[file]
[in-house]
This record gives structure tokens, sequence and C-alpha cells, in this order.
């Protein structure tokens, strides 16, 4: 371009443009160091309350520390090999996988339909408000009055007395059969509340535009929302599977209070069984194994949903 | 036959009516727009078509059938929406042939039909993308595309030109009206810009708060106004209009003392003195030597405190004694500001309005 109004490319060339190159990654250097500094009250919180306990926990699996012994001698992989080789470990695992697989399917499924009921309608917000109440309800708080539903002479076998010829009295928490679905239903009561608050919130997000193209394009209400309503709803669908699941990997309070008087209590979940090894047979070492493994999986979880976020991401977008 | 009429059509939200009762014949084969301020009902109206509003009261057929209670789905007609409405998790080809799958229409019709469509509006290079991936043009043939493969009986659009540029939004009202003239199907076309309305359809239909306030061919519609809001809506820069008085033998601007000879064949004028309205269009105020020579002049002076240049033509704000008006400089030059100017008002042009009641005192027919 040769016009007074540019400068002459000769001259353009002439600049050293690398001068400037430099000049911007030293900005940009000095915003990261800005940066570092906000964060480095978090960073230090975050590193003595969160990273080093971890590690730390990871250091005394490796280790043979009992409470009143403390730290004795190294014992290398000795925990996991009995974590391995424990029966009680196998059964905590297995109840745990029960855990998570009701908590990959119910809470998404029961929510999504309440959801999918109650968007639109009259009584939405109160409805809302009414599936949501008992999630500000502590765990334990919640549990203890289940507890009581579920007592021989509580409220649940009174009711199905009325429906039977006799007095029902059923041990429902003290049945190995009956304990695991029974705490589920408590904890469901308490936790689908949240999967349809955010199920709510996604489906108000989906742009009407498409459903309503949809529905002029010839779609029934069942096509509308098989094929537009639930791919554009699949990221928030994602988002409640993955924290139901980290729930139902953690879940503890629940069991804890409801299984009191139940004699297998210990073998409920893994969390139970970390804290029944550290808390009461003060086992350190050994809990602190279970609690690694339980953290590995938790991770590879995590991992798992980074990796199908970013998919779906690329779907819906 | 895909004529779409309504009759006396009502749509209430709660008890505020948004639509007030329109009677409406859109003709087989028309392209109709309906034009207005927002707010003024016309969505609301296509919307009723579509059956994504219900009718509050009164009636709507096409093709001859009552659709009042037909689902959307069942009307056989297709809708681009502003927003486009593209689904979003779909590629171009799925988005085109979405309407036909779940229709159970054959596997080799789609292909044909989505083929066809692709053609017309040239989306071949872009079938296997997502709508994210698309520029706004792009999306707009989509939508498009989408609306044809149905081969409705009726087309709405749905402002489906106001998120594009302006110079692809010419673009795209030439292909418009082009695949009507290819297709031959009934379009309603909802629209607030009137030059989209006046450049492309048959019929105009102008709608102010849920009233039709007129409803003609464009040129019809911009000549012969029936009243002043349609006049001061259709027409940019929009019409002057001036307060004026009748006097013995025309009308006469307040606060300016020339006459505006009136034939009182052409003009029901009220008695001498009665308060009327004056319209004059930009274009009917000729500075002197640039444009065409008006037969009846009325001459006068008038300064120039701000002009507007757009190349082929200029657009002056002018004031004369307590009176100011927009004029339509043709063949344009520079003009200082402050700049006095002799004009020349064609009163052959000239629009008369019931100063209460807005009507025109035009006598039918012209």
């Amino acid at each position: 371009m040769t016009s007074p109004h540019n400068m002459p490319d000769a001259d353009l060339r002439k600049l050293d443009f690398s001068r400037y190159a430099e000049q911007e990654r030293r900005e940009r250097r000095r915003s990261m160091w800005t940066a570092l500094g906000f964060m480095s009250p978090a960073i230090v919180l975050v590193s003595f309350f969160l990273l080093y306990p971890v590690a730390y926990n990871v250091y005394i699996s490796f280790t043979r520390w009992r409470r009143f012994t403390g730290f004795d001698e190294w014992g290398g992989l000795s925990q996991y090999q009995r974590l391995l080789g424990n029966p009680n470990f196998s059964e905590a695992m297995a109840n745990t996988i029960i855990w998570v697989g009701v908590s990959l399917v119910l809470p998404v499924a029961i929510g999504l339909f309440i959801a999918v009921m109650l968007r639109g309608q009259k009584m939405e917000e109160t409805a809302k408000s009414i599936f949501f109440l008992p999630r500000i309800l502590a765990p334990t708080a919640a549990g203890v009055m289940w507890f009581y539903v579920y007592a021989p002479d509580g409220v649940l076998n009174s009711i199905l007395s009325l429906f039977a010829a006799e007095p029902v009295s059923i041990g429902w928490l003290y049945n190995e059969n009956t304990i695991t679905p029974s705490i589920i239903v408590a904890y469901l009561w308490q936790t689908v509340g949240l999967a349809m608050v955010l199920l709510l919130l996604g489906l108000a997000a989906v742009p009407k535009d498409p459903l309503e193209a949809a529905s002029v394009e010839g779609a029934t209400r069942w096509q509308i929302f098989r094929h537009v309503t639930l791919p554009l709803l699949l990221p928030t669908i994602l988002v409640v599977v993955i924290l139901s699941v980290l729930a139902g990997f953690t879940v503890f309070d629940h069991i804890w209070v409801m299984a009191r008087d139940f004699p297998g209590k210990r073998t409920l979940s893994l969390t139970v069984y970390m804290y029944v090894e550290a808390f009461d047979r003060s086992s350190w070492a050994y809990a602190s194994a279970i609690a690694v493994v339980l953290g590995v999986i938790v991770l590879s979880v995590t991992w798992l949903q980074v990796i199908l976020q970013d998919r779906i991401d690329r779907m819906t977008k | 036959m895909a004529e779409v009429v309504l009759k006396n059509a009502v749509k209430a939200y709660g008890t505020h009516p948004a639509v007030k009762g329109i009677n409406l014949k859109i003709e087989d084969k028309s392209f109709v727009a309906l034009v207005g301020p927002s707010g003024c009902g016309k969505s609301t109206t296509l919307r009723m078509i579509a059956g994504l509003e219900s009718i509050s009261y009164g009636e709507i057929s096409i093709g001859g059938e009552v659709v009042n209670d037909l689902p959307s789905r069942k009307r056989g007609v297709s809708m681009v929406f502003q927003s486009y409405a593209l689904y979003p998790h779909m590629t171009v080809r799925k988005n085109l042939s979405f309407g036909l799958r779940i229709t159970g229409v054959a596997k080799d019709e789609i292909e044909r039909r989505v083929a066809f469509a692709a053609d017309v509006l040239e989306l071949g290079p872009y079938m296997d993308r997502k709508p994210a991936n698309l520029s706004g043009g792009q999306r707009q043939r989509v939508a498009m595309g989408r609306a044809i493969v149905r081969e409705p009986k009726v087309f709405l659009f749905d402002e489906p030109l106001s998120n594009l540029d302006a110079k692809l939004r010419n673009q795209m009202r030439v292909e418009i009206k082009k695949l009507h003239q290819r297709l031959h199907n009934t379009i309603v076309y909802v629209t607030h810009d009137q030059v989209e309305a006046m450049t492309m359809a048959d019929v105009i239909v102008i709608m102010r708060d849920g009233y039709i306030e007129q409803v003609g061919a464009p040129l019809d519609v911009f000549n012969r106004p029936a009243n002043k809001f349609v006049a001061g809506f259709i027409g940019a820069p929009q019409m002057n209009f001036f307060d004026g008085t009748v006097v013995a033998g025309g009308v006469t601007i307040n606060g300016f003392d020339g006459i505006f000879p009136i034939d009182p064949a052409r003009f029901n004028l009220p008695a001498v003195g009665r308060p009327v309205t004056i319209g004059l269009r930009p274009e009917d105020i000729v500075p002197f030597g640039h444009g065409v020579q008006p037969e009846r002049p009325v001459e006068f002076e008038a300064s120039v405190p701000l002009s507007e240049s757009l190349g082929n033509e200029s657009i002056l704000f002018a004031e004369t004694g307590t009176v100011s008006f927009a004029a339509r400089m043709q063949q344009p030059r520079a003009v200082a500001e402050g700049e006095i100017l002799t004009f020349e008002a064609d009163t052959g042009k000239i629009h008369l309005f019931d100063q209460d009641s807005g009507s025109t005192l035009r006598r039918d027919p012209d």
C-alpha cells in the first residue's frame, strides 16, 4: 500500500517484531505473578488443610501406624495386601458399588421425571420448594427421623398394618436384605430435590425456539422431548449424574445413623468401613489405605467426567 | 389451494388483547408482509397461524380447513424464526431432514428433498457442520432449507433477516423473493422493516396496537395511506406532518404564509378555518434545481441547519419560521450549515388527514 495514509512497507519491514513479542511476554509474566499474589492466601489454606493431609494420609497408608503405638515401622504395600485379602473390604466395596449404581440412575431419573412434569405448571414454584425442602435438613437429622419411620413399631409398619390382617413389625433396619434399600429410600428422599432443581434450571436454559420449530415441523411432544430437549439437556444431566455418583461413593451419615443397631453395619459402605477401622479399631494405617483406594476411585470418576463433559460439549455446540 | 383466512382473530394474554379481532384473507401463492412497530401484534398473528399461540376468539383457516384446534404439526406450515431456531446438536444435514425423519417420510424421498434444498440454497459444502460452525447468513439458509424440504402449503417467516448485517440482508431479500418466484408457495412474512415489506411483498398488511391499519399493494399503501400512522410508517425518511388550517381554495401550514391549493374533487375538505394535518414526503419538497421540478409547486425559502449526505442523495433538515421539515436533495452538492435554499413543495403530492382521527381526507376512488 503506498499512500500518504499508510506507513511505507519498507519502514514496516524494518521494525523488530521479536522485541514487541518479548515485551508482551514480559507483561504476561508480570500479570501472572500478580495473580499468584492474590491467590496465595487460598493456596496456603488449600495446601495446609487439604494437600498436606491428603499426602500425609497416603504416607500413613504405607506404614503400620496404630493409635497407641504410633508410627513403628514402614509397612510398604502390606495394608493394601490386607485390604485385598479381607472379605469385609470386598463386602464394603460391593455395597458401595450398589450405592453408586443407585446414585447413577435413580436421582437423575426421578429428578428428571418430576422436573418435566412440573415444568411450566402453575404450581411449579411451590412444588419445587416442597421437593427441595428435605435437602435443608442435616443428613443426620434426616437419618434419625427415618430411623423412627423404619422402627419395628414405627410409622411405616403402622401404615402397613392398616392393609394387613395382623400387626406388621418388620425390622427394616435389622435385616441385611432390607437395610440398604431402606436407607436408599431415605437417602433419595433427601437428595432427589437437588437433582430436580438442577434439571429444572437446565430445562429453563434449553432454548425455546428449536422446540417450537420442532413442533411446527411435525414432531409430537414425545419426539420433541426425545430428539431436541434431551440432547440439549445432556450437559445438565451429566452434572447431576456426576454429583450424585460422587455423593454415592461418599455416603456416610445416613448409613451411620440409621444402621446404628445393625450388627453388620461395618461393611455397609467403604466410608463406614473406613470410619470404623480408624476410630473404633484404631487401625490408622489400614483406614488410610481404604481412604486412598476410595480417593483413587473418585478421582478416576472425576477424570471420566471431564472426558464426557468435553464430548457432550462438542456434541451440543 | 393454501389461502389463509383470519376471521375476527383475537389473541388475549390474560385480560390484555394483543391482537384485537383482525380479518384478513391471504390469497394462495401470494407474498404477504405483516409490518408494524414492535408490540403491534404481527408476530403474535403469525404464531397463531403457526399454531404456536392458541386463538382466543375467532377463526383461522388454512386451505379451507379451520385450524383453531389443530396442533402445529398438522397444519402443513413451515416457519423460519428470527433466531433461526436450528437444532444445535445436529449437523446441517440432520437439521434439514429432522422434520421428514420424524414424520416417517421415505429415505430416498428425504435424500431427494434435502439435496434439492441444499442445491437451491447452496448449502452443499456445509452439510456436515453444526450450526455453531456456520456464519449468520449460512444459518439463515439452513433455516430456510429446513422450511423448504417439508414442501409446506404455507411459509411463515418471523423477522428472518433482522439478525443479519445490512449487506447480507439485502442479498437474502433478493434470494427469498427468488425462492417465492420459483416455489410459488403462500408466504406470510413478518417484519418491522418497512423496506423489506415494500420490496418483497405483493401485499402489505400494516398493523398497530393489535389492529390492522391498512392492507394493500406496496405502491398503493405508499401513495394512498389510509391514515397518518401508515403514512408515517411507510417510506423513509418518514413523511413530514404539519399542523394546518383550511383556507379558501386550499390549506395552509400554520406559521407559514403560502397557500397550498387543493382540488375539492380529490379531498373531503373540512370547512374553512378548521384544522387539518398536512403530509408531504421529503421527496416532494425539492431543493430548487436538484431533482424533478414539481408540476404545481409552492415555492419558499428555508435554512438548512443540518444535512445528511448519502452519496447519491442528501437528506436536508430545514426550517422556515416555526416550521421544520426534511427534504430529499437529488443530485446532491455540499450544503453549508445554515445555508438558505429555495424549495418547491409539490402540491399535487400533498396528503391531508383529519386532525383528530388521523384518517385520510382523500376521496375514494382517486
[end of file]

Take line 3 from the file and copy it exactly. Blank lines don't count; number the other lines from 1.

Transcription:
């Protein structure tokens, strides 16, 4: 371009443009160091309350520390090999996988339909408000009055007395059969509340535009929302599977209070069984194994949903 | 036959009516727009078509059938929406042939039909993308595309030109009206810009708060106004209009003392003195030597405190004694500001309005 109004490319060339190159990654250097500094009250919180306990926990699996012994001698992989080789470990695992697989399917499924009921309608917000109440309800708080539903002479076998010829009295928490679905239903009561608050919130997000193209394009209400309503709803669908699941990997309070008087209590979940090894047979070492493994999986979880976020991401977008 | 009429059509939200009762014949084969301020009902109206509003009261057929209670789905007609409405998790080809799958229409019709469509509006290079991936043009043939493969009986659009540029939004009202003239199907076309309305359809239909306030061919519609809001809506820069008085033998601007000879064949004028309205269009105020020579002049002076240049033509704000008006400089030059100017008002042009009641005192027919 040769016009007074540019400068002459000769001259353009002439600049050293690398001068400037430099000049911007030293900005940009000095915003990261800005940066570092906000964060480095978090960073230090975050590193003595969160990273080093971890590690730390990871250091005394490796280790043979009992409470009143403390730290004795190294014992290398000795925990996991009995974590391995424990029966009680196998059964905590297995109840745990029960855990998570009701908590990959119910809470998404029961929510999504309440959801999918109650968007639109009259009584939405109160409805809302009414599936949501008992999630500000502590765990334990919640549990203890289940507890009581579920007592021989509580409220649940009174009711199905009325429906039977006799007095029902059923041990429902003290049945190995009956304990695991029974705490589920408590904890469901308490936790689908949240999967349809955010199920709510996604489906108000989906742009009407498409459903309503949809529905002029010839779609029934069942096509509308098989094929537009639930791919554009699949990221928030994602988002409640993955924290139901980290729930139902953690879940503890629940069991804890409801299984009191139940004699297998210990073998409920893994969390139970970390804290029944550290808390009461003060086992350190050994809990602190279970609690690694339980953290590995938790991770590879995590991992798992980074990796199908970013998919779906690329779907819906 | 895909004529779409309504009759006396009502749509209430709660008890505020948004639509007030329109009677409406859109003709087989028309392209109709309906034009207005927002707010003024016309969505609301296509919307009723579509059956994504219900009718509050009164009636709507096409093709001859009552659709009042037909689902959307069942009307056989297709809708681009502003927003486009593209689904979003779909590629171009799925988005085109979405309407036909779940229709159970054959596997080799789609292909044909989505083929066809692709053609017309040239989306071949872009079938296997997502709508994210698309520029706004792009999306707009989509939508498009989408609306044809149905081969409705009726087309709405749905402002489906106001998120594009302006110079692809010419673009795209030439292909418009082009695949009507290819297709031959009934379009309603909802629209607030009137030059989209006046450049492309048959019929105009102008709608102010849920009233039709007129409803003609464009040129019809911009000549012969029936009243002043349609006049001061259709027409940019929009019409002057001036307060004026009748006097013995025309009308006469307040606060300016020339006459505006009136034939009182052409003009029901009220008695001498009665308060009327004056319209004059930009274009009917000729500075002197640039444009065409008006037969009846009325001459006068008038300064120039701000002009507007757009190349082929200029657009002056002018004031004369307590009176100011927009004029339509043709063949344009520079003009200082402050700049006095002799004009020349064609009163052959000239629009008369019931100063209460807005009507025109035009006598039918012209």